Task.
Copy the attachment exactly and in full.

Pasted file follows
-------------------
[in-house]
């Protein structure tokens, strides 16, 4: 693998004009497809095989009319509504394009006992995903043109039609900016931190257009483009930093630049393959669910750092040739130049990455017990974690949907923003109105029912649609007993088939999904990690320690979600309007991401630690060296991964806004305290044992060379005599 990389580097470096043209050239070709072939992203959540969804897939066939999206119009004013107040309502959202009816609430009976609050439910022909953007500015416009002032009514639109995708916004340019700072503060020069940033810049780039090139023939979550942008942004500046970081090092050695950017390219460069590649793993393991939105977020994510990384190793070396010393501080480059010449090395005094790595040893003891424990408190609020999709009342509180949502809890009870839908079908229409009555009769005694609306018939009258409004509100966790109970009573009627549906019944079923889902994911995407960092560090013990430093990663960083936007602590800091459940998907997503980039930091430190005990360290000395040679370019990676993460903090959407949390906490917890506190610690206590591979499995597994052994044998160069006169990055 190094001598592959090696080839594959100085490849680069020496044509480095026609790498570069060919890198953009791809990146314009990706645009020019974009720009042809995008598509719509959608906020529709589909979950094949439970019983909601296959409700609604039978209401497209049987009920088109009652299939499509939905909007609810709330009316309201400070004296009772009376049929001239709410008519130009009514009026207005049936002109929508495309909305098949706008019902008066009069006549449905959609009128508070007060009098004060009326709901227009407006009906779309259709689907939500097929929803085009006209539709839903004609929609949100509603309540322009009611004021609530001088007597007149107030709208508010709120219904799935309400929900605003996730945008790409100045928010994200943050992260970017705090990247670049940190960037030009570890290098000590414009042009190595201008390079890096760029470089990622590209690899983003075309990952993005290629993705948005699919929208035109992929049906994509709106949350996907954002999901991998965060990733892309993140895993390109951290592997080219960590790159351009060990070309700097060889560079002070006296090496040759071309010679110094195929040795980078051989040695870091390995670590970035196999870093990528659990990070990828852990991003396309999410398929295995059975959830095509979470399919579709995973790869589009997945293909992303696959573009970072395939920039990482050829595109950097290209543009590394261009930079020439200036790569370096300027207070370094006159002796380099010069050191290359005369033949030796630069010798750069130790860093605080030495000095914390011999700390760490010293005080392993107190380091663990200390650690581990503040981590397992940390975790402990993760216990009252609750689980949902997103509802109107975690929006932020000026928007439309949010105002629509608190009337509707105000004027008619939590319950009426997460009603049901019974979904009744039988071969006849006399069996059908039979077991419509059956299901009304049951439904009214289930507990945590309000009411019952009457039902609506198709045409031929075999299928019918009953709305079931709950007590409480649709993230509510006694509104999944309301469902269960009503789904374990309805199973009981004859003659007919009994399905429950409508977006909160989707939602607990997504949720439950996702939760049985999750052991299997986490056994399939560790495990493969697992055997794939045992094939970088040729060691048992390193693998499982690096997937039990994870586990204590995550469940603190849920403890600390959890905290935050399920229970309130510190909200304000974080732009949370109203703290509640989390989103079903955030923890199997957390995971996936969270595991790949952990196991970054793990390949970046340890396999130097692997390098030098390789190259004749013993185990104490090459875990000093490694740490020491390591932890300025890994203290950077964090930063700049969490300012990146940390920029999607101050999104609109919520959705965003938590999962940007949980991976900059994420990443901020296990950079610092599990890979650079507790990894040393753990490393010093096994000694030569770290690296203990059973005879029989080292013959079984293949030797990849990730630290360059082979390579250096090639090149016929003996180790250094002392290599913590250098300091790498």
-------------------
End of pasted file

[in-house]
């Protein structure tokens, strides 16, 4: 693998004009497809095989009319509504394009006992995903043109039609900016931190257009483009930093630049393959669910750092040739130049990455017990974690949907923003109105029912649609007993088939999904990690320690979600309007991401630690060296991964806004305290044992060379005599 990389580097470096043209050239070709072939992203959540969804897939066939999206119009004013107040309502959202009816609430009976609050439910022909953007500015416009002032009514639109995708916004340019700072503060020069940033810049780039090139023939979550942008942004500046970081090092050695950017390219460069590649793993393991939105977020994510990384190793070396010393501080480059010449090395005094790595040893003891424990408190609020999709009342509180949502809890009870839908079908229409009555009769005694609306018939009258409004509100966790109970009573009627549906019944079923889902994911995407960092560090013990430093990663960083936007602590800091459940998907997503980039930091430190005990360290000395040679370019990676993460903090959407949390906490917890506190610690206590591979499995597994052994044998160069006169990055 190094001598592959090696080839594959100085490849680069020496044509480095026609790498570069060919890198953009791809990146314009990706645009020019974009720009042809995008598509719509959608906020529709589909979950094949439970019983909601296959409700609604039978209401497209049987009920088109009652299939499509939905909007609810709330009316309201400070004296009772009376049929001239709410008519130009009514009026207005049936002109929508495309909305098949706008019902008066009069006549449905959609009128508070007060009098004060009326709901227009407006009906779309259709689907939500097929929803085009006209539709839903004609929609949100509603309540322009009611004021609530001088007597007149107030709208508010709120219904799935309400929900605003996730945008790409100045928010994200943050992260970017705090990247670049940190960037030009570890290098000590414009042009190595201008390079890096760029470089990622590209690899983003075309990952993005290629993705948005699919929208035109992929049906994509709106949350996907954002999901991998965060990733892309993140895993390109951290592997080219960590790159351009060990070309700097060889560079002070006296090496040759071309010679110094195929040795980078051989040695870091390995670590970035196999870093990528659990990070990828852990991003396309999410398929295995059975959830095509979470399919579709995973790869589009997945293909992303696959573009970072395939920039990482050829595109950097290209543009590394261009930079020439200036790569370096300027207070370094006159002796380099010069050191290359005369033949030796630069010798750069130790860093605080030495000095914390011999700390760490010293005080392993107190380091663990200390650690581990503040981590397992940390975790402990993760216990009252609750689980949902997103509802109107975690929006932020000026928007439309949010105002629509608190009337509707105000004027008619939590319950009426997460009603049901019974979904009744039988071969006849006399069996059908039979077991419509059956299901009304049951439904009214289930507990945590309000009411019952009457039902609506198709045409031929075999299928019918009953709305079931709950007590409480649709993230509510006694509104999944309301469902269960009503789904374990309805199973009981004859003659007919009994399905429950409508977006909160989707939602607990997504949720439950996702939760049985999750052991299997986490056994399939560790495990493969697992055997794939045992094939970088040729060691048992390193693998499982690096997937039990994870586990204590995550469940603190849920403890600390959890905290935050399920229970309130510190909200304000974080732009949370109203703290509640989390989103079903955030923890199997957390995971996936969270595991790949952990196991970054793990390949970046340890396999130097692997390098030098390789190259004749013993185990104490090459875990000093490694740490020491390591932890300025890994203290950077964090930063700049969490300012990146940390920029999607101050999104609109919520959705965003938590999962940007949980991976900059994420990443901020296990950079610092599990890979650079507790990894040393753990490393010093096994000694030569770290690296203990059973005879029989080292013959079984293949030797990849990730630290360059082979390579250096090639090149016929003996180790250094002392290599913590250098300091790498």